After working for nearly three decades as a nurse, a Wagga woman was enjoying retirement but knew she could help make a difference in the fight against coronavirus.
Wendy Urquhart, 65, retired in September last year after working for 26 years as a child and family health nurse.
"I started doing regular exercise, which was nice," she said.
"I started doing some gardening, and I enjoyed my weekly coffee catch up with my other retired friends, and I was enjoying life, and I thought 'this is lovely'.
"But, having retired in a pandemic, I knew there was probably going to be a need for nurse immunisers."
Ms Urquhart kept her eye out, and in March, she spotted an expression of interest through the health service.
So, she decided to sign up.
Ms Urquhart ended up being a part of the first group that was trained when the Murrumbidgee Local Health District began its vaccine rollout.
"I use the word privileged because that's what I felt. I was part of something so new," Ms Urquhart said.
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"I never thought in a million years that I would live through a pandemic."
Ms Urquhart works three or four days a week out of the Yathong Street vaccination clinic, even signing up to work some weekends and public holidays.
She said it had been a different job from what her career was, but it feels like it has all come full circle in many ways.
"It's different working in a pandemic, and actually to be working in - not quite full PPE - but with a mask and a uniform when for my whole career I was in civilian clothes," Ms Urquhart said.
"I absolutely love it. I've tried to calculate it, and I think seen over 2000 people vaccinated.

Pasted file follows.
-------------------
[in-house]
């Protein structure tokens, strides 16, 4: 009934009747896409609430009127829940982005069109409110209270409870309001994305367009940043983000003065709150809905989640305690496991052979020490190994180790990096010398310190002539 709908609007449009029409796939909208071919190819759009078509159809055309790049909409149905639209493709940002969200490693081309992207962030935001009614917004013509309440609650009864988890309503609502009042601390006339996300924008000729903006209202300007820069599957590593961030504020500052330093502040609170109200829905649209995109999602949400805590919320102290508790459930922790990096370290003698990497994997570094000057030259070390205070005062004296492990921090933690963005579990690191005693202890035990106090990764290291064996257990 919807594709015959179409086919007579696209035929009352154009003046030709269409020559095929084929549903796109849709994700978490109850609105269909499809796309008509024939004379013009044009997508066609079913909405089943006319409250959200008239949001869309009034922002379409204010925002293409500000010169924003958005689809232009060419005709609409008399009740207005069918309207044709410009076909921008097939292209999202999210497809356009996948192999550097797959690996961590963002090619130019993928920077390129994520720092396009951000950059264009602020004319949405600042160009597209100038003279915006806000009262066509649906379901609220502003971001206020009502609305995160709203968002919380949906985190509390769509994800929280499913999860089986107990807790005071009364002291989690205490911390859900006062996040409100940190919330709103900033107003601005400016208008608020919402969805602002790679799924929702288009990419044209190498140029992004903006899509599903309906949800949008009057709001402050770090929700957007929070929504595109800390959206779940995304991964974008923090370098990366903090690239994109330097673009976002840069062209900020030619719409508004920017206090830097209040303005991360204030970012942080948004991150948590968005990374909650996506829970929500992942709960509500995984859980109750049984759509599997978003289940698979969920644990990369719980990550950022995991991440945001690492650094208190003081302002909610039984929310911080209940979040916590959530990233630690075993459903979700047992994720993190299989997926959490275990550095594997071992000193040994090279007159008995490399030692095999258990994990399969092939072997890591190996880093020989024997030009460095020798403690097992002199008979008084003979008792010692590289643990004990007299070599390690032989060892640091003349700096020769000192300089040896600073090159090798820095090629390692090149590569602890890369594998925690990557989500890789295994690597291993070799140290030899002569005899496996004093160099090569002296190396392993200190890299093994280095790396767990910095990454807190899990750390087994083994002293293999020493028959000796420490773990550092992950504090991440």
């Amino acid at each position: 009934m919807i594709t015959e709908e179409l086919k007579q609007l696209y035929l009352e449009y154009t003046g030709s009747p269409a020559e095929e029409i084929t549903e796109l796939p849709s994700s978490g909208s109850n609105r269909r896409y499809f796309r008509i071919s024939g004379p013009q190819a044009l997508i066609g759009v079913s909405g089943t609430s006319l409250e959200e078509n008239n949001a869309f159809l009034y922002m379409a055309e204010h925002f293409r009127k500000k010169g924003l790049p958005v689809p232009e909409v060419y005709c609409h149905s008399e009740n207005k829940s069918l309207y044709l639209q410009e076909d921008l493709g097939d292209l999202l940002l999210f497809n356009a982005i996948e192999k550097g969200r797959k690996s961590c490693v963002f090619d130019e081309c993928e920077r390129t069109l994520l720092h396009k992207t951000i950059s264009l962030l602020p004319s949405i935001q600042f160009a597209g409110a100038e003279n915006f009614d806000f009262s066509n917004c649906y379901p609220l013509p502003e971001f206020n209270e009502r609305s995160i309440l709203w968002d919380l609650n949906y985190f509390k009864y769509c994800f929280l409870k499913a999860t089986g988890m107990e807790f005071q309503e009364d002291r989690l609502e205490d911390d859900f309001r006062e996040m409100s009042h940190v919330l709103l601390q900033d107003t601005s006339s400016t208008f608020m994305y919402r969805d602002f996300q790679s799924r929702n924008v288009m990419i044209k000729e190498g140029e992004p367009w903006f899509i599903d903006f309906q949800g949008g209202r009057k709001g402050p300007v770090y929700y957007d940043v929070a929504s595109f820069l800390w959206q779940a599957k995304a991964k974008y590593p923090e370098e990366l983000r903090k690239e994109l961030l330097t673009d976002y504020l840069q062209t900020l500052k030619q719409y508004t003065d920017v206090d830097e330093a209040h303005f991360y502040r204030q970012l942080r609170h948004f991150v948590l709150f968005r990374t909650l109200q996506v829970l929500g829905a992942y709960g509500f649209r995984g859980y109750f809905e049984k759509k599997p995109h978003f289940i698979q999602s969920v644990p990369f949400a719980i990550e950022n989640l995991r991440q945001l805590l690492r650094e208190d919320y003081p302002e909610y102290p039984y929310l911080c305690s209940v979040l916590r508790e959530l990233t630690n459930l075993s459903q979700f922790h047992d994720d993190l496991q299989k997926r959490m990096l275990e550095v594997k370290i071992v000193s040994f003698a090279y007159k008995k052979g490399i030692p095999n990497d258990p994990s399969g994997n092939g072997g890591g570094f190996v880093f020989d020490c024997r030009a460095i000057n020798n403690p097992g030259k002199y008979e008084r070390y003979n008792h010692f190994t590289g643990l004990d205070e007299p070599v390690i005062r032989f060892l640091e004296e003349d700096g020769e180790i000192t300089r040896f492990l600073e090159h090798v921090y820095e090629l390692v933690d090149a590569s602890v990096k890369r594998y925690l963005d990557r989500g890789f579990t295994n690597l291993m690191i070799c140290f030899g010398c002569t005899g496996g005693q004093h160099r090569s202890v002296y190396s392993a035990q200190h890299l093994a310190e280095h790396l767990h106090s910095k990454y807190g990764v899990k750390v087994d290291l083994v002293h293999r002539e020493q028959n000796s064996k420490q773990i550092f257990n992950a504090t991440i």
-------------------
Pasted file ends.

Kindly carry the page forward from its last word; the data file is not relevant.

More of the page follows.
"Just this week, I vaccinated a young man, and I remembered meeting his mother when she had him as a baby. So there I was, I have looked after him as a baby, and I was there giving him his COVID vaccination."
Ms Urquhart has had people show up feeling stressed about the vaccine, adding that a smile and a patient demeanour goes a long way to putting them at ease.
"I encourage everyone to book in if they haven't already," she said.
"You can ask your GP for advice if you have concerns, and we have a doctor here at Yathong Street as well for people to consult.
"We take walk-ins here as well, so if you don't have an appointment just come on down."
Ms Urquhart knows three other nurses that have come out of retirement to help with the vaccine effort, adding she had met so many people and made new friends working at the clinic.
"I love what I do here. I love meeting new people, and it's exciting to be a part of history here," she said.
"I feel pretty lucky to be a part of this, and I am hoping to see it out.
"When it's done, I will go back into retirement as I loved my weekly coffee catchups, and now I have even more friends to catch up with."
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